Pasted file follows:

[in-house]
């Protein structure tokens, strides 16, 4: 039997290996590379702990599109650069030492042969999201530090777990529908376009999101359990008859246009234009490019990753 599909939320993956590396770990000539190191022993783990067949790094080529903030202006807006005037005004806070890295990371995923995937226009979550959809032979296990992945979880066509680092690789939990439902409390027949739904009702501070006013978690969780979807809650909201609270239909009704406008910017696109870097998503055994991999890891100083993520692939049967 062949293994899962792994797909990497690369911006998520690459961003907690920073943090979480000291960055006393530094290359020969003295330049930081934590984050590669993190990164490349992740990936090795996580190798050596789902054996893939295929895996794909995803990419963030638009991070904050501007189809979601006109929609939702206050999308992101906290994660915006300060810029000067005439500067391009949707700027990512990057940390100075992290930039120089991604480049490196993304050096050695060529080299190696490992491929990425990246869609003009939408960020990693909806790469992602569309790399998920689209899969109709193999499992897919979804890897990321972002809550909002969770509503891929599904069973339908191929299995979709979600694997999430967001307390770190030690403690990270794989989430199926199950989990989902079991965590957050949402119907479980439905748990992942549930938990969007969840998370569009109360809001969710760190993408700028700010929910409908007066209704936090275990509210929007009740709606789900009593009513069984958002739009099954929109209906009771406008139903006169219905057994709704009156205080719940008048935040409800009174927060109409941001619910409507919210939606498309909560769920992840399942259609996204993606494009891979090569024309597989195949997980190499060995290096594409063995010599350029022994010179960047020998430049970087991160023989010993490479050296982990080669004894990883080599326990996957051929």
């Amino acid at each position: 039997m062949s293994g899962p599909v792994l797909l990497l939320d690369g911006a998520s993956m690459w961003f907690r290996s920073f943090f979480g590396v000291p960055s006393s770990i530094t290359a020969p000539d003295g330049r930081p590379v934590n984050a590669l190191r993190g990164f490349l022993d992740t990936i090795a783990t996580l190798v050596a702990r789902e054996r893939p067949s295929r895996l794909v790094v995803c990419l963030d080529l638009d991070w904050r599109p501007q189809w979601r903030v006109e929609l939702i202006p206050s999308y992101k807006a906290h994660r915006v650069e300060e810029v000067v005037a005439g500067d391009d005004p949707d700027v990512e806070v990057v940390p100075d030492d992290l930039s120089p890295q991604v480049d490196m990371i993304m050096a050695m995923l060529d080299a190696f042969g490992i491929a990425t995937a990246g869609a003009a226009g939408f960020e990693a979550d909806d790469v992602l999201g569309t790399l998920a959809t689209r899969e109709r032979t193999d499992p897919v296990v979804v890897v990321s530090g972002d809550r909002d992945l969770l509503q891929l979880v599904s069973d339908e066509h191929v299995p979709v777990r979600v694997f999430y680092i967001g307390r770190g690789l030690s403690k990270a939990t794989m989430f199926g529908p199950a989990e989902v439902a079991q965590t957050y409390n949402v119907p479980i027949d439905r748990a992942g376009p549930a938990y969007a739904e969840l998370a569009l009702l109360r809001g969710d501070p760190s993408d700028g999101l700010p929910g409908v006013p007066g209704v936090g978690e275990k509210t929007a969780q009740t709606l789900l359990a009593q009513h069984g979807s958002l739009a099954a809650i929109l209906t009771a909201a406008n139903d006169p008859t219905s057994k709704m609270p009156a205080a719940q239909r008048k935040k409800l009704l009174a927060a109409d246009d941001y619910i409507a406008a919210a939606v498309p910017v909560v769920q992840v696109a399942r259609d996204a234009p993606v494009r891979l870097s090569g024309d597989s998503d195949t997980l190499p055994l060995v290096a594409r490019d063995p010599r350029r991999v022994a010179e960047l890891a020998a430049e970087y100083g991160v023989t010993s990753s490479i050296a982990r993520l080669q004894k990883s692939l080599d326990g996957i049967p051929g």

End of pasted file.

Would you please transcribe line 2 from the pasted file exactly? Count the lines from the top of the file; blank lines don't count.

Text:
């Protein structure tokens, strides 16, 4: 039997290996590379702990599109650069030492042969999201530090777990529908376009999101359990008859246009234009490019990753 599909939320993956590396770990000539190191022993783990067949790094080529903030202006807006005037005004806070890295990371995923995937226009979550959809032979296990992945979880066509680092690789939990439902409390027949739904009702501070006013978690969780979807809650909201609270239909009704406008910017696109870097998503055994991999890891100083993520692939049967 062949293994899962792994797909990497690369911006998520690459961003907690920073943090979480000291960055006393530094290359020969003295330049930081934590984050590669993190990164490349992740990936090795996580190798050596789902054996893939295929895996794909995803990419963030638009991070904050501007189809979601006109929609939702206050999308992101906290994660915006300060810029000067005439500067391009949707700027990512990057940390100075992290930039120089991604480049490196993304050096050695060529080299190696490992491929990425990246869609003009939408960020990693909806790469992602569309790399998920689209899969109709193999499992897919979804890897990321972002809550909002969770509503891929599904069973339908191929299995979709979600694997999430967001307390770190030690403690990270794989989430199926199950989990989902079991965590957050949402119907479980439905748990992942549930938990969007969840998370569009109360809001969710760190993408700028700010929910409908007066209704936090275990509210929007009740709606789900009593009513069984958002739009099954929109209906009771406008139903006169219905057994709704009156205080719940008048935040409800009174927060109409941001619910409507919210939606498309909560769920992840399942259609996204993606494009891979090569024309597989195949997980190499060995290096594409063995010599350029022994010179960047020998430049970087991160023989010993490479050296982990080669004894990883080599326990996957051929």